Financially, spreading out the payments for your bartering cache of supplies is easier on the wallet than doing it all at once. Plus, if you bulk buy something that has a shelf life—like gasoline or allergy medication—all of that one item will expire at the same time, leaving you flush with a lot of one thing.
With the exception of grain alcohol, honey, beef bouillon cubes, and a few other foodstuffs, very few things will last forever. Therefore, it is mandatory to keep your stores organized.
Start by writing the date on everything you purchased and keep a record of how much it set you back. Keep accurate lists of what you have and where you stored it because this will make finding a specific thing easier if you’re in a hurry. Also, if you know at all times what you have and how much you have of every item, it will keep you from buying too much of one thing.
The art of Trading
Ask any stockbroker, real estate agent, or lawyer, and they’ll tell you that to be good at making a deal with someone, you have to be good at communication.
If you can effectively explain what’s in it for your customers so that they believe they’re getting a better deal, then you’ve got it relatively easy.
Conversely, you need to maintain a level of value for your tradable stuff. Just because you really need or perhaps you want something, it doesn’t mean you should trade whatever the seller is asking.
Remember that in the trading business, trades should leave each person walking away happy with the transaction.
These specific guidelines will help you succeed in your bartering endeavors. You need patience when trading, and you should avoid doing business in too much of a hurry. You’ll trade poorly if you don’t take your time to analyze all the facts.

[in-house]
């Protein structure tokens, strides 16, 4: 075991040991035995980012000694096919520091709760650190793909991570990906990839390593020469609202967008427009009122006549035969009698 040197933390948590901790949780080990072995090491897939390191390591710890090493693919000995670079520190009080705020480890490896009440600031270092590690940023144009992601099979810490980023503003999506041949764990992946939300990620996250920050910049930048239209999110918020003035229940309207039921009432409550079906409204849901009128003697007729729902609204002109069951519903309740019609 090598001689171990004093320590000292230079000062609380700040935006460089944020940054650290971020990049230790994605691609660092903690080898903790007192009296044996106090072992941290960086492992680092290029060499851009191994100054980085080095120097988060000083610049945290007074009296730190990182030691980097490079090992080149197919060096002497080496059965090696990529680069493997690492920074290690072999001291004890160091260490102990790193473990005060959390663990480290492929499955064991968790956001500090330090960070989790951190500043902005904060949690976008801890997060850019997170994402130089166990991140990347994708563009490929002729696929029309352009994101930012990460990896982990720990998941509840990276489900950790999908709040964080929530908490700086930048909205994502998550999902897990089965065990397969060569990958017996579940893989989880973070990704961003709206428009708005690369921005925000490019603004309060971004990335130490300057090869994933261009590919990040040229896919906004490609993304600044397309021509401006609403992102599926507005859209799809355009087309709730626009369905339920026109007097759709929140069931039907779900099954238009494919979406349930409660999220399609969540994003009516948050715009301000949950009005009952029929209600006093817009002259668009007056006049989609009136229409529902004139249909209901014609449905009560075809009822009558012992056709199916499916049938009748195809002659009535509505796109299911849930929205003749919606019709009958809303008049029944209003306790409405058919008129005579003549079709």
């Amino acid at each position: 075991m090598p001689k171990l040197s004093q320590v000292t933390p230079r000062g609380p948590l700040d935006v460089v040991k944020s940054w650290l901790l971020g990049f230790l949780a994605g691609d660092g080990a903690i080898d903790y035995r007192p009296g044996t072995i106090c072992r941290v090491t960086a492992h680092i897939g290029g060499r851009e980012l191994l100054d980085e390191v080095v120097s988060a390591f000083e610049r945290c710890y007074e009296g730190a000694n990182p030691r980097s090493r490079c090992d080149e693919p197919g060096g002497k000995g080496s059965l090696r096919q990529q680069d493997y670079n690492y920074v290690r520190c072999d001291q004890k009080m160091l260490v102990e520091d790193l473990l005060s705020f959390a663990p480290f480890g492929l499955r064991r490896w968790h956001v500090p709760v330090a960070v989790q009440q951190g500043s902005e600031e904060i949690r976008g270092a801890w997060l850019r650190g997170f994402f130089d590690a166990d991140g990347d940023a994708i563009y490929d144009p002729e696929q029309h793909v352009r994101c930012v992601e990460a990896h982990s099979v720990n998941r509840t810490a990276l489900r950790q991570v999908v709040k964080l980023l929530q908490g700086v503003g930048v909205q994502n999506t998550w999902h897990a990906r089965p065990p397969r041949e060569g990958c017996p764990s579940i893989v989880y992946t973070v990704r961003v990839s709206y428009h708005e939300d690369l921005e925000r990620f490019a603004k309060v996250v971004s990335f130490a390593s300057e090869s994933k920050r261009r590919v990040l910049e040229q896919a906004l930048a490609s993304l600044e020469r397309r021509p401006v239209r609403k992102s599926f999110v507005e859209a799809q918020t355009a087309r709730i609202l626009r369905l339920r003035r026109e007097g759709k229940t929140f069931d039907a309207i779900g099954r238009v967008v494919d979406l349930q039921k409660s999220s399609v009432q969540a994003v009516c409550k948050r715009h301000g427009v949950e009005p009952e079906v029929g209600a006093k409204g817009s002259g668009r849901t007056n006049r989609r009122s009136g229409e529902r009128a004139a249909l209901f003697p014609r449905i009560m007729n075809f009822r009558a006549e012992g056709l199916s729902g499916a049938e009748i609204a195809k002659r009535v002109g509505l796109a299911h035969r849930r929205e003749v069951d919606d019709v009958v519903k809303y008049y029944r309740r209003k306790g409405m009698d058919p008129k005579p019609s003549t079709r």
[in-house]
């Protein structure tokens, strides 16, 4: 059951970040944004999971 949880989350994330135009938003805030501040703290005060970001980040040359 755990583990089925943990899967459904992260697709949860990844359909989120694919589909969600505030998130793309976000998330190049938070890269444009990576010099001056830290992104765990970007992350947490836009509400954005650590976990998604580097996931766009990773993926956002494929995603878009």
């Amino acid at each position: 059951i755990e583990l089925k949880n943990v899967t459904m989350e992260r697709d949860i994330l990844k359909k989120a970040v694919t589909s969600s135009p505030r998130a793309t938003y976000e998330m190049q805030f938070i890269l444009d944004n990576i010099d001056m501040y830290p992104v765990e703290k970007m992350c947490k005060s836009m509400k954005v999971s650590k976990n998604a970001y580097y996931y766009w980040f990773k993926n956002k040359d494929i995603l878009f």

Never mention the price or value of an item. Let your trading partner come up with it on their own and get them to first mention the value of a tradable item in their own cache.
Keep them talking because a person engaged in a conversation becomes more relaxed and more in the mood to listen to your reasons for wanting to trade.
Stand your ground if you feel that it’s a great deal. Remember that you don’t have to trade (or, at the very least, they don’t have to know if you really need something).
If their sales pitch is swift and feels slick, and you get the idea that they’re trying to steamroll you, they’re probably dishonest (for a reason). Never let slip your maximum trading limit. Giving that information away can hurt a deal before it’s even begun.
Stay focused. Start your trade low (so low that they might get insulted). How would you feel if they immediately said yes to your first reasonable offer? They likely would have gone lower. Find out how low. Make an offer, and then don’t say anything else until the other person responds. If you say too much, you sound anxious, as if you’re trying to justify the offer you’ve just made.
Use body language. If you’re offering a box of matches in trade for a tube of toothpaste, physically hand him the matches and try to get hold of the toothpaste while you’re dealing. When you make your offer, nod your head and politely smile. Sending out subtle positive messages reassures the other person in their perception of a good deal.
Most importantly, be willing to walk away. If you aren’t too emotionally involved in the barter, you’ll be in a better position to leave if the situation goes south or you don’t feel you’re getting a fair deal.
Also, be fair. If you screw someone out just because you had the opportunity to do so, they will remember you, and you likely won’t ever trade with them again.
Ten skills worth trading
If there’s no store to shop at tomorrow, do you know where your food would come from?
Can you butcher a rabbit or a pig?
Can you can vegetable and fruits?
If your house was severely damaged by a natural disaster, would you know how to rebuild it?
Can you make concrete? How about the cordwood building technique? Have you ever heard of it?
If your vehicle needed work, would you know how to fix it?